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Iran opposition group calls for arrest of President Raisi ahead of COP26 in Glasgow

LONDON: The National Council of Resistance of Iran on Wednesday called for the arrest and prosecution of the country’s President Ebrahim Raisi on charges of crimes against humanity.

At a press conference in Glasgow attended by Arab News, the NCRI said he should be “immediately arrested” if he attends the UN Climate Change Conference, also known as COP26, in the Scottish city later this month.

Struan Stevenson, a former member of the European Parliament from Scotland, told the press conference that the efforts of the NCRI and its supporters are not “with the sole objective of stopping Raisi from coming to COP26,” and that “we will hunt this man down in any country in the world that he dares to step foot in.” Stevenson added: “There can be no impunity for crimes against humanity of this magnitude.”

Hossein Abedini, who sits on the NCRI’s foreign affairs committee, said Raisi is responsible for the execution of thousands in 1988, referencing Amnesty International’s description of these murders as “ongoing crimes against humanity.”

Stevenson detailed Raisi’s involvement in the infamous 1988 massacres in Tehran, when critics of the regime were executed following brief, sham trials. 

Raisi is accused by the NCRI of various crimes against humanity, including ordering the execution of teenage girls — some as young as 15 — and the murder of pregnant women.

“The people of Iran know him (Raisi) as a butcher. That’s why we can’t allow such a person to have any form of impunity,” said Stevenson.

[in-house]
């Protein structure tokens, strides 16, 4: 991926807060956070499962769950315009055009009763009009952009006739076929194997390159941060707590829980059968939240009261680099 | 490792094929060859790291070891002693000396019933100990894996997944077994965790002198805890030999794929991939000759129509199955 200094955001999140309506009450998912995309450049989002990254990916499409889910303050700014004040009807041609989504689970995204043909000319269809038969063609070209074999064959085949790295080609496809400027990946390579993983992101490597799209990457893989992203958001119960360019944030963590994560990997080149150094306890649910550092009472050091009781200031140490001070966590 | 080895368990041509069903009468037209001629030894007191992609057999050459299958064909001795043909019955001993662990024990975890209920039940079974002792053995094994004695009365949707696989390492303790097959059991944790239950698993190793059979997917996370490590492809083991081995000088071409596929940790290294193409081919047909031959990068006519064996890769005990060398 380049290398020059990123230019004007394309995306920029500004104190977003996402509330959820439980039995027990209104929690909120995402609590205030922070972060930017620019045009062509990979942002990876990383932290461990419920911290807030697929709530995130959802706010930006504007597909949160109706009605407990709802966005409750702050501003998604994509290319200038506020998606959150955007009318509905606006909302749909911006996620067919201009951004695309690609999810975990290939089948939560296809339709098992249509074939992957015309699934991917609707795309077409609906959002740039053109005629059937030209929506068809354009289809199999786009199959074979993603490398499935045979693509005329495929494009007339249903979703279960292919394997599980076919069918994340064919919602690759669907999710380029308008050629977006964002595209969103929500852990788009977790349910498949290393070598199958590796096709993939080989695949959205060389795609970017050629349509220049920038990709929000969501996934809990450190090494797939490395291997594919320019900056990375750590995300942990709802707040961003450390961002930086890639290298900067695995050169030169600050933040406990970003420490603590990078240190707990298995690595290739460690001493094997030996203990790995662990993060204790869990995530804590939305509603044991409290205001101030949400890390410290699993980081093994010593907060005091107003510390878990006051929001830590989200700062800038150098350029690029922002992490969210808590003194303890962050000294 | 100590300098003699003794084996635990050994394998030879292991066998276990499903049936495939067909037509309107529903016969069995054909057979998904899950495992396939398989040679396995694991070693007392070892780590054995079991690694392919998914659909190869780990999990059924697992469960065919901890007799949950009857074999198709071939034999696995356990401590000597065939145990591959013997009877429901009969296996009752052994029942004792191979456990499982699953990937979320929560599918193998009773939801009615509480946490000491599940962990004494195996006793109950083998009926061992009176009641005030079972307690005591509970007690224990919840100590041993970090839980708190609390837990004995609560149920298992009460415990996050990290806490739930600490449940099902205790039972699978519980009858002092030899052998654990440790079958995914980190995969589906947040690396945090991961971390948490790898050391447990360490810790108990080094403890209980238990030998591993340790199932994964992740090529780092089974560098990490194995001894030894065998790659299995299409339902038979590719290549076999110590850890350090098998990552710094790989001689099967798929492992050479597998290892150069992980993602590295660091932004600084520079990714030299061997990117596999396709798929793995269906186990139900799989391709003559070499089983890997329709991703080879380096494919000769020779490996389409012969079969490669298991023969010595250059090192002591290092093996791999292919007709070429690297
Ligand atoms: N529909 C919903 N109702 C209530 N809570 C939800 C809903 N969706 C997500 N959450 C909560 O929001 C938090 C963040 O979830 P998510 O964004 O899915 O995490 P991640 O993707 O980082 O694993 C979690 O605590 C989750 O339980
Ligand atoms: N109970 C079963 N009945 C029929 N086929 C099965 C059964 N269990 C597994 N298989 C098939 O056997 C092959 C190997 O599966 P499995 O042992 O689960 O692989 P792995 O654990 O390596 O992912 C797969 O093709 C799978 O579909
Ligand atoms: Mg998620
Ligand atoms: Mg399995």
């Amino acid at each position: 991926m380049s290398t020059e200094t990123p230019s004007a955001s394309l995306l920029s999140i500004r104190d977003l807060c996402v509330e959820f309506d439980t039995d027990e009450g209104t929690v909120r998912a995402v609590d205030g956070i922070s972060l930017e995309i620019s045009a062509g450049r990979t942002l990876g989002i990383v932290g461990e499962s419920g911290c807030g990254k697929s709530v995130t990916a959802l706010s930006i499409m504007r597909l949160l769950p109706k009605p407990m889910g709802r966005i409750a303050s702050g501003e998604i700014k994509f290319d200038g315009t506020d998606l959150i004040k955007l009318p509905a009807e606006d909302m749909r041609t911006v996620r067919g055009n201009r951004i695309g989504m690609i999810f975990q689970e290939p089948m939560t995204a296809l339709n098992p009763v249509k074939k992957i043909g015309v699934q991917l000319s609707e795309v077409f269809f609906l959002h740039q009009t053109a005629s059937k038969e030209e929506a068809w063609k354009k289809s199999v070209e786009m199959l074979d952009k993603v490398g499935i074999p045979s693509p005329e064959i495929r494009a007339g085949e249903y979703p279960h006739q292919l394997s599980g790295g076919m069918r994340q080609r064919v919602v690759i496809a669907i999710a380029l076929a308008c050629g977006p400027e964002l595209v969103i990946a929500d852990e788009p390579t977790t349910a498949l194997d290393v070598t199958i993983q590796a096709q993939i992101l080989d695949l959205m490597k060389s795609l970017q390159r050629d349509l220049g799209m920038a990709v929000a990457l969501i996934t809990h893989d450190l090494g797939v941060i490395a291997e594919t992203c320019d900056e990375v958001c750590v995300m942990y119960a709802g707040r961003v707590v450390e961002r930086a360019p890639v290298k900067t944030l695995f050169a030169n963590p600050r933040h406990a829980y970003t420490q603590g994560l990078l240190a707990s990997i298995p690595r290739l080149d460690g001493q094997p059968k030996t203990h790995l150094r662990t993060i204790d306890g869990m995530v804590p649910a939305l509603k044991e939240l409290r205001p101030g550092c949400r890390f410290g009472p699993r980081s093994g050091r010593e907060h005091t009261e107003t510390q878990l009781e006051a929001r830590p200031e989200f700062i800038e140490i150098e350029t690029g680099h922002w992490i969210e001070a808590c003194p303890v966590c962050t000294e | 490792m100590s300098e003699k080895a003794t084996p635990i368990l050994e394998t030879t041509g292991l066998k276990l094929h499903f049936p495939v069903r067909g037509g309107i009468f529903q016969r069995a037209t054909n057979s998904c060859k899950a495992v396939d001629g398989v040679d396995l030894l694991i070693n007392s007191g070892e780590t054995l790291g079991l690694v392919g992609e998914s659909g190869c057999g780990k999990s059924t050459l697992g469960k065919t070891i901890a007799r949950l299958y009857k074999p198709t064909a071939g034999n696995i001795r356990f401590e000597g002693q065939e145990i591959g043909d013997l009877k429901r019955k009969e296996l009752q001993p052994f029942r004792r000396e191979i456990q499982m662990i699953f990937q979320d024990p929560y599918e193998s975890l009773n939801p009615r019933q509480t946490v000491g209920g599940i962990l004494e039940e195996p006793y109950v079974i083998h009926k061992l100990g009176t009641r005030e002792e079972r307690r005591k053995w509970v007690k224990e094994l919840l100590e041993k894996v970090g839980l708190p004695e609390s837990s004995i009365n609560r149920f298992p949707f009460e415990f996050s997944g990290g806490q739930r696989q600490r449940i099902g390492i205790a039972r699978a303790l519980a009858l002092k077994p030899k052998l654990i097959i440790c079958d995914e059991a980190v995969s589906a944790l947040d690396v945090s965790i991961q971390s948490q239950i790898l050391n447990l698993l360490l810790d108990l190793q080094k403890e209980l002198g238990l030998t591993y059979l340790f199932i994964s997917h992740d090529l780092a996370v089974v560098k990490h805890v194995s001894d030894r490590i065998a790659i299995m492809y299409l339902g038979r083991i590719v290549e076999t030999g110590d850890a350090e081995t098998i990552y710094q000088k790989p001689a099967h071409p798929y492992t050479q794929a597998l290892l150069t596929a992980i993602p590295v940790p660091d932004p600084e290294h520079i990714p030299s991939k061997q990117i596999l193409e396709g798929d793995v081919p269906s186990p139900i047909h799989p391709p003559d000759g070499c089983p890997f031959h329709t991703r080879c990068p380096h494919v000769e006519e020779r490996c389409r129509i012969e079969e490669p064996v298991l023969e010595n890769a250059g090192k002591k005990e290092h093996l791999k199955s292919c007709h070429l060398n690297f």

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“The purpose of the investigation that we’ve asked for with the Metropolitan Police in London and Police Scotland is that they’ll build a case that they account for and will then be handed to the public prosecutor of the International Criminal Court,” he added. 

“Similar activities are taking place in the Netherlands and Canada and other countries around the world.”

The NCRI and its supporters are hoping to bring a case against Raisi through a legal power called universal jurisdiction, which allows a person to be prosecuted and tried in another country than the one where the crimes were committed.

Britain has adopted universal jurisdiction for a number of serious crimes, such as crimes against humanity and torture, which Raisi stands accused of by multiple NCRI supporters and families in Iran.

The press conference heard from a number of his victims, including political prisoners and family members of the deceased. 

One of the victims detailed how five of her family members had been executed by the regime. Her brother Hossein was arrested in 1981 and she has not seen him since. 

Her two uncles were executed in 1981, and her two aunties were murdered in the 1988 massacres.

She was emotional as she detailed how her aunties were “directly hanged by the order of Raisi.”

Reza Fallahi, a political prisoner from 1981 to 1991 who witnessed the 1988 massacres, told the press conference that “at least one year prior to the massacre, they categorized and labeled the different prisoners with colors, so it started one year prior to the murders … It was a systematic matter, not an immediate war crime.”

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The NRCI in the UK and Stevenson are awaiting responses from the Metropolitan Police and Police Scotland, respectively.


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